"This has been reported again and again and again and you've done nothing," said Amanda Bickford, a parent of a Thousand Island Central School student.

For more than two hours, the T.I. Central school board heard one angry story after another.

"My sons have also been bullied in this school and I'm sorry to say the administrators, the teachers, the educators in this school, you should be ashamed," said Bickford.

Bullying is now suddenly on the front burner after last week's apparent suicide of 16 year old Daniel Briggs.

His parents say their repeated complaints about him being bullied went unheeded.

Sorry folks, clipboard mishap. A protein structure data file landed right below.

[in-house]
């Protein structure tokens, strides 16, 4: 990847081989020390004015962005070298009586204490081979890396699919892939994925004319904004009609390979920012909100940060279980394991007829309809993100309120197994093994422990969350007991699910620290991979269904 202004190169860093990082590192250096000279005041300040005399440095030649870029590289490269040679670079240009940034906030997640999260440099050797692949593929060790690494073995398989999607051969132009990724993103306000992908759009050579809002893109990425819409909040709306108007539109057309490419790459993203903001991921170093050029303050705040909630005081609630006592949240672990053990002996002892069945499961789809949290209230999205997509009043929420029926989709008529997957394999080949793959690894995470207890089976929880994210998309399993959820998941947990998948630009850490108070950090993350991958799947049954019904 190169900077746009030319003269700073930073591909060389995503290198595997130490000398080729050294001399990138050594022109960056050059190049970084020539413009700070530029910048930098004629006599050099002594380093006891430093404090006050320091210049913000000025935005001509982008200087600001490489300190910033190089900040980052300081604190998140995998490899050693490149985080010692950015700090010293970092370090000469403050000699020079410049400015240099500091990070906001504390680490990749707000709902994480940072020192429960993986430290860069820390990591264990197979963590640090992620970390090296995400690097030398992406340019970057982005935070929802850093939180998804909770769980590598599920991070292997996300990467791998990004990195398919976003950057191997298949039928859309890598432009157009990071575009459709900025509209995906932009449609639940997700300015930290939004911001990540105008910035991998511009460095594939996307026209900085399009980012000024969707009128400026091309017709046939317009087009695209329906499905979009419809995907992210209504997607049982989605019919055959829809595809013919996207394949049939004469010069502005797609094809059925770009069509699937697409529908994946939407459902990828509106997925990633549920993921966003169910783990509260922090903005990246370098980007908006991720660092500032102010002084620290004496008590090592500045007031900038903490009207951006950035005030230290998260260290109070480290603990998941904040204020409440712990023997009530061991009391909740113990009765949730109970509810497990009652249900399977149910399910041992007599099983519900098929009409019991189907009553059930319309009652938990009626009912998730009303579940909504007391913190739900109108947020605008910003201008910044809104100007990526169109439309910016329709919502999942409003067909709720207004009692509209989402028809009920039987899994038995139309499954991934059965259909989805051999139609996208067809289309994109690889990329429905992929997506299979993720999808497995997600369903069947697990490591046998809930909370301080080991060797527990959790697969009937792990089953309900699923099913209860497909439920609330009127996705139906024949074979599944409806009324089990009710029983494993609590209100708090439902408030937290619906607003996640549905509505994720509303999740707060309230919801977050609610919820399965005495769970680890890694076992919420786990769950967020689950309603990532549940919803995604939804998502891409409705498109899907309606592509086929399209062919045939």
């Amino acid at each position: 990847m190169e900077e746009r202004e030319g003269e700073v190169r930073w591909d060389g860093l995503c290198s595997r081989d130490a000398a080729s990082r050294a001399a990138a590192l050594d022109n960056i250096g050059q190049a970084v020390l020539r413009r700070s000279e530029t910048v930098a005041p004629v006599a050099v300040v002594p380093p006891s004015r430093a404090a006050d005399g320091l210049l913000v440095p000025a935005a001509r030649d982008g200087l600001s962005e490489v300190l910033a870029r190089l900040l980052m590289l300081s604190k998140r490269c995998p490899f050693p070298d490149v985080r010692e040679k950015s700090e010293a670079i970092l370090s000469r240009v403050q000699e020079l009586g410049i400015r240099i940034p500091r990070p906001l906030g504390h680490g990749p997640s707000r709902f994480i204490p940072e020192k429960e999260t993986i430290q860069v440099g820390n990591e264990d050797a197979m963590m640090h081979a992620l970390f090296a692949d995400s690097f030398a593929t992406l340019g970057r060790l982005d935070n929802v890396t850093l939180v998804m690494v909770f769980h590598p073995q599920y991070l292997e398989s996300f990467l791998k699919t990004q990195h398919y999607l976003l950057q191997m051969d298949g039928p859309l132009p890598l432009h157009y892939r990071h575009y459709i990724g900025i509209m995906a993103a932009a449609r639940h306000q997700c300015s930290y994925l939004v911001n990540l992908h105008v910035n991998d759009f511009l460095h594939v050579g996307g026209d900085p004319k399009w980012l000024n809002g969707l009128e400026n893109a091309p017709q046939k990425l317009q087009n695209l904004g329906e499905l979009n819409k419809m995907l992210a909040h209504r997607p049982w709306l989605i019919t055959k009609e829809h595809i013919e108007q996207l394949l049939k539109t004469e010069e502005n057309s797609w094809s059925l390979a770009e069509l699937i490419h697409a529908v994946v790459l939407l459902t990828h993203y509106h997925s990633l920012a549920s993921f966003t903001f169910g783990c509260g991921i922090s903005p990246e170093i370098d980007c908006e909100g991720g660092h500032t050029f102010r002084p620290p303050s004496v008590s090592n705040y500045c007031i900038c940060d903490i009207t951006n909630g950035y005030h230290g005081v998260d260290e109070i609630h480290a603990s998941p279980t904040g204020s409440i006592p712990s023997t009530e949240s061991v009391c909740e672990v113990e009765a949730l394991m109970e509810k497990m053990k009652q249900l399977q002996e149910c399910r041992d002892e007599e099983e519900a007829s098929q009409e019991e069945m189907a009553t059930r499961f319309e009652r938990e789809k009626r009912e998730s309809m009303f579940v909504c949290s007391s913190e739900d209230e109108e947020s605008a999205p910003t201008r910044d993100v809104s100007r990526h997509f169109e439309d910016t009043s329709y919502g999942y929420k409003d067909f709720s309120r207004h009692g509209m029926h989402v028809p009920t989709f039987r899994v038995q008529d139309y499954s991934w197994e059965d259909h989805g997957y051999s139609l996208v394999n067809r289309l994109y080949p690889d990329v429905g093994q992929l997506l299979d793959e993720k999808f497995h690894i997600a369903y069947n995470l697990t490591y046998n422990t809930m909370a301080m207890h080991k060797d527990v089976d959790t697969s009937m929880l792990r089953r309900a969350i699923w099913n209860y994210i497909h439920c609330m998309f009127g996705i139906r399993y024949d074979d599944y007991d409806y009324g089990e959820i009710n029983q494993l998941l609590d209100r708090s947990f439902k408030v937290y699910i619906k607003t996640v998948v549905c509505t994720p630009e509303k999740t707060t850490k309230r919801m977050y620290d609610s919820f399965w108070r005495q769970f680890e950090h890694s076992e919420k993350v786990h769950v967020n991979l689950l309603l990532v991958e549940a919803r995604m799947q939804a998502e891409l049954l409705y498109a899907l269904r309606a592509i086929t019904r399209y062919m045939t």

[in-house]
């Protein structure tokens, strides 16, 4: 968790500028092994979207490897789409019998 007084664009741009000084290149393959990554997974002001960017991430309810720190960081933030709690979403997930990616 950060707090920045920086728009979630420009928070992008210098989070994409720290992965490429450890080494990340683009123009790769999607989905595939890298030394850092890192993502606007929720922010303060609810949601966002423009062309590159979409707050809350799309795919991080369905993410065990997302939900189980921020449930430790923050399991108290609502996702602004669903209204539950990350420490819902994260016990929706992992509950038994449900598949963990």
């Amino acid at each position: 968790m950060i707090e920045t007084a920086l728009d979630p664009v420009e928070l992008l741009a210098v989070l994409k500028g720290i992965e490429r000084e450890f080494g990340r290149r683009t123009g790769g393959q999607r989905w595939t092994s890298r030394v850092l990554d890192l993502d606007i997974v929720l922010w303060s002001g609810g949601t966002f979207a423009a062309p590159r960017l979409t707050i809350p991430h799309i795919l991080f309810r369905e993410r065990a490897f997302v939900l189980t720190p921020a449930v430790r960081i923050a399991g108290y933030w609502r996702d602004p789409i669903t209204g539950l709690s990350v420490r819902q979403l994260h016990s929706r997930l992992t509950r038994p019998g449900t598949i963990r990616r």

Parents also complained about a lack of counseling in the wake of the suicide and the way the district handled the news.

"Classrooms in Carthage and Indian River, where my friends teach, observed a moment of silence in my son's honor. This school did not and it did not go unnoticed," said Daniel's mother, Amy Briggs.

"It can't be any more insulting to the Briggs family that were talking about how to fix this after their child is dead," said Tim Patterson, a parent.

School officials promise action.

"We will get to the bottom of it and we will pay attention to it. And one of my first questions when we get out of here, I want to know what happened to the counseling," said John Warneck, school board president. 

Meanwhile, not everyone believes that Daniel Brigg's suicide was a result of bullying.

State Police issued a statement saying, "Based on our preliminary investigation, there is nothing that indicates this is a result of bullying."